POLITICS
11/17/2015 04:07 pm ET Updated Dec 19, 2016

The Kochs' Dark Money Reaches All The Way To NRA, Religious Groups

The billionaire brothers' main political arm raised $126 million in 2014.

WASHINGTON -- The main arm of the political network operated by billionaire conservatives Charles and David Koch raised $126 million in 2014 and distributed millions to more than 20 other groups active in last year's midterm elections.

According to an annual tax filing posted Tuesday on the Freedom Partners Chamber of Commerce website, the nonprofit group gave $87.6 million in grants and contributions to outside groups. It spent $28.5 million on its own activities and paid $13.3 million in salaries for its well-compensated managers.

Freedom Partners Chamber of Commerce, which is registered as a 501(c)(6) trade association, serves mainly as a fundraising portal to distribute money from its 200-plus donors to conservative political groups. As a nonprofit, it's not required to -- and doesn't -- disclose its donors.

In this Aug. 30, 2013 photo, David Koch speaks in Orlando, Fla.
Phelan M. Ebenhack/AP
In this Aug. 30, 2013 photo, David Koch speaks in Orlando, Fla.

Its ostensible mission, according to the tax form, is to "advance its members' common business interests by advancing the principles of free markets and a free society." But Freedom Partners' money is spread well beyond business advocacy.

Three-quarters of the money Freedom Partners distributed last year went to other groups in the Koch network. Americans for Prosperity, the largest and most active political nonprofit founded by the Kochs, received the most: $22 million. Generation Opportunity, a nonprofit focused on the millennial vote, received $14.2 million. Concerned Veterans for America, a veterans group launched by the Kochs, got $12.7 million. Freedom Partners also sent $9.7 million to the Center for Shared Services Trust, $5.7 million to the Evangchr4 Trust -- which aims to disseminate and apply Biblical principles -- and $2.4 million to the American Energy Alliance.

Outside the Koch constellation of nonprofits, Freedom Partners gave $4.9 million to the National Rifle Association's Institute for Legislative Action -- another seemingly unusual choice for a nonprofit dedicated to advancing business interests.

It also sent more than $1 million to Citizenlink, the political nonprofit arm of the anti-gay marriage and anti-abortion evangelical group Focus on the Family, and $225,000 to the Susan B. Anthony Group, another anti-abortion organization. In the past, the EvangChr4 Trust has sent along all of its money to Citizenlink as well. Last December, David Koch said that he personally is in favor of same-sex marriage and abortion rights, but added that he's "really focused intensely on economic and fiscal issues."

During last year's primary season, Freedom Partners contributed to groups on both sides of the Republican Party's internal battles. It gave $2 million to the U.S. Chamber of Commerce, which tended to support GOP incumbents against primary challengers, and $1 million to the Club for Growth, which funded a number of those challengers. Heritage Action for America, another group advocating for the challengers, received $150,000.

The tax filing resolves one question left over from those primary fights: The Kochs were indeed behind Trees of Liberty, a nonprofit that intervened in the Iowa Republican primary against businessman Mark Jacobs. The $400,000 that Trees of Liberty received from Freedom Partners was part of an effort by the Koch network to help now-Sen. Joni Ernst (R-Iowa) secure the party's nomination, as previously reported by Politico.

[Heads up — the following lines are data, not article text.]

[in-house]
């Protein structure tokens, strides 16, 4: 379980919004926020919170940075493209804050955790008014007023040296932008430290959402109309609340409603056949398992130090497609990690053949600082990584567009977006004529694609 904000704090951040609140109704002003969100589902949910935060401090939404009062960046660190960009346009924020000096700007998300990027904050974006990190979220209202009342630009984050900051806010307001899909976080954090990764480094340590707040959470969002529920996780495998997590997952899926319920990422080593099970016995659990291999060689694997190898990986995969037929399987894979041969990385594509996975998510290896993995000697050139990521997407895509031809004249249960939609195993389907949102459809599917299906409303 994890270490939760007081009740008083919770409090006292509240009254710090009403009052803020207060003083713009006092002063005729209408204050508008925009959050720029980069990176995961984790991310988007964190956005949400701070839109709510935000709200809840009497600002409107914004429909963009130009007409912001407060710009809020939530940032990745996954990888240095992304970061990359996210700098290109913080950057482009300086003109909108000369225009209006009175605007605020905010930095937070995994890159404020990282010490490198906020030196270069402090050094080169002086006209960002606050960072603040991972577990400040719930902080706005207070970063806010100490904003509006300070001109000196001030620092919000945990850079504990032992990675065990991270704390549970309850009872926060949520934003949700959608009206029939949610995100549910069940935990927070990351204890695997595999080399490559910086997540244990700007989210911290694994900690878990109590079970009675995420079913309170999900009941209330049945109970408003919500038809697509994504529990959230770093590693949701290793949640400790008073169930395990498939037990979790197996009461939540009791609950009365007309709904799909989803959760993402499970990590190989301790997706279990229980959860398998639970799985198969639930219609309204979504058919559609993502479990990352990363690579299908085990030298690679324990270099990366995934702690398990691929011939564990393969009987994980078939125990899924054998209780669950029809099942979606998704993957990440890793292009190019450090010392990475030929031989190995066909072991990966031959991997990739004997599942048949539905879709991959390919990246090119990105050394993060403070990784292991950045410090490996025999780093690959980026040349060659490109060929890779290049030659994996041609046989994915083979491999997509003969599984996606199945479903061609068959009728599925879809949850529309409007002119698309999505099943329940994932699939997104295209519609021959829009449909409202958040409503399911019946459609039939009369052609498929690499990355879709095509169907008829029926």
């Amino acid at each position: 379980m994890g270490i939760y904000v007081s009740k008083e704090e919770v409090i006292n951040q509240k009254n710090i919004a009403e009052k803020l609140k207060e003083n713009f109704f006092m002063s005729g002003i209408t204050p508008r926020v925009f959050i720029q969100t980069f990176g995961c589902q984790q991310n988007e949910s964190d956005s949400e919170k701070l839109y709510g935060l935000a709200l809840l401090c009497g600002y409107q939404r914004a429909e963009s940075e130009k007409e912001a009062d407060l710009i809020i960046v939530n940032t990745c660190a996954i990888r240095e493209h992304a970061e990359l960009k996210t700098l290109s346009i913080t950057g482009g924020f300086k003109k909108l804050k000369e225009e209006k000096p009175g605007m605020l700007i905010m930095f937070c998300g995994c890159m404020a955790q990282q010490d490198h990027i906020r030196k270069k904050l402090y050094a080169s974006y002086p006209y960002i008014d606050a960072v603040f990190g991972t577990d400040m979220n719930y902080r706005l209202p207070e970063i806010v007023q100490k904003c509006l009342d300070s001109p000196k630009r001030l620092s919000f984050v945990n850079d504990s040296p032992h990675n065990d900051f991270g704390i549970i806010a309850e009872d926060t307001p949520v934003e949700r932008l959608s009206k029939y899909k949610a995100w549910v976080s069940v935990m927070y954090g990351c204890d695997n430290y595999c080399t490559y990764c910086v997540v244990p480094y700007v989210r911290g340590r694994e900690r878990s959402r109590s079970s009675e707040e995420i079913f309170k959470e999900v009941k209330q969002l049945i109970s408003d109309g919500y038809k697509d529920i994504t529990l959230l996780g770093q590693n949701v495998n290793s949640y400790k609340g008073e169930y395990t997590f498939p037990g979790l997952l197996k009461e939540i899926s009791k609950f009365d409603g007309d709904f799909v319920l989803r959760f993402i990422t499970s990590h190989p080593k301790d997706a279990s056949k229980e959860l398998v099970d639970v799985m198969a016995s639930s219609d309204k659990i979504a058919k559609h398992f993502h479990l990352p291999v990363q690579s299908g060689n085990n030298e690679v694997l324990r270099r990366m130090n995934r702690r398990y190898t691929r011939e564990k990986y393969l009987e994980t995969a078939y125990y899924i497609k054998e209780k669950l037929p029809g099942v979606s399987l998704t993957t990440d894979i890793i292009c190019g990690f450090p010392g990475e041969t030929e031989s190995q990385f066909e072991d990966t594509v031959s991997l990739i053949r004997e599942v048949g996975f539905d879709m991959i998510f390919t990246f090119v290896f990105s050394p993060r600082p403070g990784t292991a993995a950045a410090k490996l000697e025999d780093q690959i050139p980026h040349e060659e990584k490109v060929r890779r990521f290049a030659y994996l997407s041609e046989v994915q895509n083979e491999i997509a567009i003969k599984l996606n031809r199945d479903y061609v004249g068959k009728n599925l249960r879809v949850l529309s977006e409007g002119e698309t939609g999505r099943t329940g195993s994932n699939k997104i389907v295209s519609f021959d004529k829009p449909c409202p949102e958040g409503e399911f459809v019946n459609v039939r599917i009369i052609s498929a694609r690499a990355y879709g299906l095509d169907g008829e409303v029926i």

Colorado nonprofits that helped defeat then-Sen. Mark Udall (D) in 2014 were also the beneficiaries of Koch funds. Freedom Partners gave $95,000 to IACE Action and $50,000 to the Colorado Women's Alliance.

Both groups worked to counter the Udall campaign's attacks on his opponent, now-Sen. Cory Gardner (R), for his opposition to abortion rights. Udall said during the campaign that Gardner would threaten women's access to birth control, something that Gardner denied. IACE Action ran radio ads criticizing Udall for his birth control comments, and the Colorado Women's Alliance launched a public relations initiative on the issue. 

Other beneficiaries of Freedom Partners' funds included American Commitment ($400,000), the Dr. Joseph Warren Institute ($309,400), Americans for Tax Reform ($100,000), the Illinois Chamber of Commerce ($100,000), the Main Street Growth Project ($100,000) and the Ohio Freedom Project ($50,000).

As noted, none of the original donors to Freedom Partners Chamber of Commerce were named. The Kochs' complicated web of nonprofit groups is designed to funnel money into elections while limiting disclosure of donors.

Many of the groups in the network are registered as 501(c)(4) social welfare nonprofits with the Internal Revenue Service. By law, they must spend the majority of their time and funds on their stated social welfare purpose, but they commonly argue that means 49 percent of their resources can go to explicitly electoral activities.

These groups often spend even more targeting candidates through so-called issue ads that stop short of calling for the individual's election or defeat, but manage to paint a politically resonant picture nonetheless. Groups like Americans for Prosperity and Concerned Veterans for America spent millions in the lead-up to the 2014 election on issue ads attacking the most vulnerable Democratic senators.

Non-disclosed spending by political nonprofits, commonly known as "dark money," has surged since the Supreme Court's 2010 Citizens United decision opened the door to unlimited election spending by corporations, unions and wealthy individuals.

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